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In the Date::Holidays::DK module, the names of certain Danish holidays are written in Latin1 encoding. For example, January 1st is 'Nytårsdag'. What should I do to $x below in order to get a proper utf8-encoded string?

use Date::Holidays::DK;
my $x = is_dk_holiday(2011,1,1);

I tried various combinations of use utf8 and no utf8 before/after use Date::Holidays::DK, but it does not seem to have any effect. I also triede to use Encode's decode, with no luck. More specifically,

use Date::Holidays::DK;
use Encode;
use Devel::Peek;
my $x = decode("iso-8859-1", 
print "January 1st is '$x'\n";

gives the output

SV = PV(0x15eabe8) at 0x1492a10
  REFCNT = 1
  PV = 0x1593710 "Nyt\303\245rsdag"\0 [UTF8 "Nyt\x{e5}rsdag"]
  CUR = 10
  LEN = 16
January 1st is 'Nyt sdag'

(with an invalid character between t and s).

share|improve this question
up vote 4 down vote accepted

use utf8 and no utf8 before/after use Date::Holidays::DK, but it does not seem to have any effect.

Correct. The utf8 pragma only indicates that the source code of the program is written in UTF-8.

I also tried to use Encode's decode, with no luck.

You did not perceive this correctly, you in fact did the right thing. You now have a string of Perl characters and can manipulate it.

with an invalid character between t and s

You also interpret this wrong, it is in fact the å character.

You want to output UTF-8, so you are lacking the encoding step.

my $octets = encode 'UTF-8', $x;
print $octets;

Please read for the introduction to the topic of encoding. You always must decode and encode, either explicitely or implicitely.

share|improve this answer

use utf8 only is a hint to the perl interpreter/compiler that your file is UTF-8 encoded. If you have strings with high-bit set, it will automatically encode them to unicode.

If you have a variable that is encoded in iso-8859-1 you must decode it. Then your variable is in the internal unicode format. That's utf8 but you shouldn't care which encoding perl uses internaly.

Now if you want to print such a string you need to convert the unicode string back to a byte string. You need to do a encode on this string. If you don't do an encode manually perl itself will encode it back to iso-8859-1. This is the default encoding.

Before you print your variable $x, you need to do a $x = encode('UTF-8', $x) on it.

For correct handling of UTF-8 you always need to decode() every external input over I/O. And you always need to encode() everything that leaves your program.

To change the default input/output encoding you can use something like this.

use utf8;
use open ':encoding(UTF-8)';
use open ':std';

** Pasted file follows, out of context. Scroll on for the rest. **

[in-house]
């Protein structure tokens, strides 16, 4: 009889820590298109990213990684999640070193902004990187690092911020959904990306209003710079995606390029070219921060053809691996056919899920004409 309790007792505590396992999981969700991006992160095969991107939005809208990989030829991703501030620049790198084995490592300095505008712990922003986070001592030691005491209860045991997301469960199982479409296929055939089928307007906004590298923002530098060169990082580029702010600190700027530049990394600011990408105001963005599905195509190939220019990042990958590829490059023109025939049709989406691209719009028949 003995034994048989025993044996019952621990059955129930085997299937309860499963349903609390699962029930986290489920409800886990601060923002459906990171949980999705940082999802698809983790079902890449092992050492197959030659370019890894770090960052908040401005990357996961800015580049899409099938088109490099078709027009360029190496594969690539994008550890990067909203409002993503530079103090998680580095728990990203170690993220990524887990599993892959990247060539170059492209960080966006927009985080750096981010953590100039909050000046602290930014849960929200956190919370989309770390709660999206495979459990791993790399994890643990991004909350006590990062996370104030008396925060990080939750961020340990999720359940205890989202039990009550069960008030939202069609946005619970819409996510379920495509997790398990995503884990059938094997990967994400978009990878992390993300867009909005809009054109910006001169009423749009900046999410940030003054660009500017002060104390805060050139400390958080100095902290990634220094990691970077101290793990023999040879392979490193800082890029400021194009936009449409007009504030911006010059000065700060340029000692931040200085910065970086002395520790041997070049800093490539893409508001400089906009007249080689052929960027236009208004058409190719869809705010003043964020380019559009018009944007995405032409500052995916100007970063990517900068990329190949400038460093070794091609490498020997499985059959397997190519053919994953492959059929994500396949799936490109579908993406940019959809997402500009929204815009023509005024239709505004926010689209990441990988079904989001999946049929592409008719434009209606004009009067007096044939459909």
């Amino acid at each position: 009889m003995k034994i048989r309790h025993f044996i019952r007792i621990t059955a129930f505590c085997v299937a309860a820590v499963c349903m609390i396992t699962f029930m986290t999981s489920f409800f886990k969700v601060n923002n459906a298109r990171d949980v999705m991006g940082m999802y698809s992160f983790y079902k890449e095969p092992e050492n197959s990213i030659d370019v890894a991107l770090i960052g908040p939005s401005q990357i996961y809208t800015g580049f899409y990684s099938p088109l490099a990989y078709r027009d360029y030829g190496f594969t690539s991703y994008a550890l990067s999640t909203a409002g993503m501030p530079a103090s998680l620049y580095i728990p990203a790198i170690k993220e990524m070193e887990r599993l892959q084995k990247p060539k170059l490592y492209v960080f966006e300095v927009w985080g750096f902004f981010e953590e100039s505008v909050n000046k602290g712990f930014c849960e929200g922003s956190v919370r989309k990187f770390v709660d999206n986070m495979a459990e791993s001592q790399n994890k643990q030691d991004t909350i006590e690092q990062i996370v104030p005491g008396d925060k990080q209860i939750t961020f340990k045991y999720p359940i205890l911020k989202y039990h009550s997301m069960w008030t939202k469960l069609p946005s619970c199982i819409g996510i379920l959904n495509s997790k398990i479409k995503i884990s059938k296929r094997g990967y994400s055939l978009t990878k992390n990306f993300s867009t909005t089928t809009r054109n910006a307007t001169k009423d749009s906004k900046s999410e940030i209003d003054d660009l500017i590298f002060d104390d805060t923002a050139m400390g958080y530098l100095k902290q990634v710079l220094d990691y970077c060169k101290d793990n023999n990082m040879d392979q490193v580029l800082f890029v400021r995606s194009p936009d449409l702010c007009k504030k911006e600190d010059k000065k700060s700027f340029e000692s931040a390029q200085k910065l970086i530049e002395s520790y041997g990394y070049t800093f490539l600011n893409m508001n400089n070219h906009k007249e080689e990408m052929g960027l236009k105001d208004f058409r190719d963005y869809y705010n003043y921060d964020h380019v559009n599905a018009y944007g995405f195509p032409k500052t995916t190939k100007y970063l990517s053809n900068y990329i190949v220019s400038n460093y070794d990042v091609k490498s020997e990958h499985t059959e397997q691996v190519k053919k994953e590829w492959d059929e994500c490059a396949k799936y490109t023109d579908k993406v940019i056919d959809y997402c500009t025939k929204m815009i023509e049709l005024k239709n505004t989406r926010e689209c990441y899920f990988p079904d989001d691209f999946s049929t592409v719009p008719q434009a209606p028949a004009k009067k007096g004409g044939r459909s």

The first line says that your source code is encoded in utf8. The second line says that every input/ouput should automatically encode in utf8. It is important to notice that a open() also open a file in utf8 mode. If you work with binary files you need to call a binmode() on the handle.

But the second line does not change handling of STDIN,STDOUT or STDERR. The third line will change that.

You can probably use the modul utf8:all that makes this process easier. But it is always good to understand how all this works behind the scenes.

To correct your example. One possible way is this:

#!/usr/bin/env perl
use Date::Holidays::DK;
use Encode;
use Devel::Peek;
my $x = decode("iso-8859-1", 
print encode("UTF-8", "January 1st is '$x'\n");
share|improve this answer
I wish you're remove the paragraph about is_utf8. – daxim Jul 14 '11 at 15:09
Do you knew a better way to check if a string is internally encoded in unicode? Then i will replace it. – Sid Burn Jul 14 '11 at 15:12
ITYM to say "internally encoded in UTF-8 encoding" because something encoded in a character set such as Unicode does not make any sense. To answer: You shouldn't care, and the SvUTF8 flag or its absence cannot tell you (that's what is_utf8 actually checks). The programmer must only keep track of: Have I already decoded incoming octets? Have I already encoded outgoing character data? How Perl internally encodes character data is its own business (it's more complicated than you realise), and you are not supposed to mess with the functions from the utf8 module. Its documentation says so. – daxim Jul 14 '11 at 15:39
If you want to write a module that handles unicode string correctly and talk to the outside world, then you need to knew if a string is encoded in unicode or not (yes unicode is not an encoding and internally it is utf-8, but a user should not care what the internal representation is, the user should only care if it is unicode or not). But sure you also can't care about unicode and let the user that uses your module handle it by himself, but i don't like it. Perl has unicode strings and a modul author should consider them. I'm always open for a better way. "Don't do it" is not a better way. – Sid Burn Jul 14 '11 at 16:01
Sorry, but that not true at all. is_utf8 does not indicate whether something needs to be encoded. In fact, Perl has no way of knowing whether a string needs to be encoded or not. If it did, it could do it itself. (I'd debunk your claims in detail, but this box is really not appropriate for explaining anything.) As for what to do instead, you should decode everything on input and encode everything on output. If you want to deal with both encoded and decoded strings, you'll need to manually keep track of which is which. – ikegami Jul 14 '11 at 16:44

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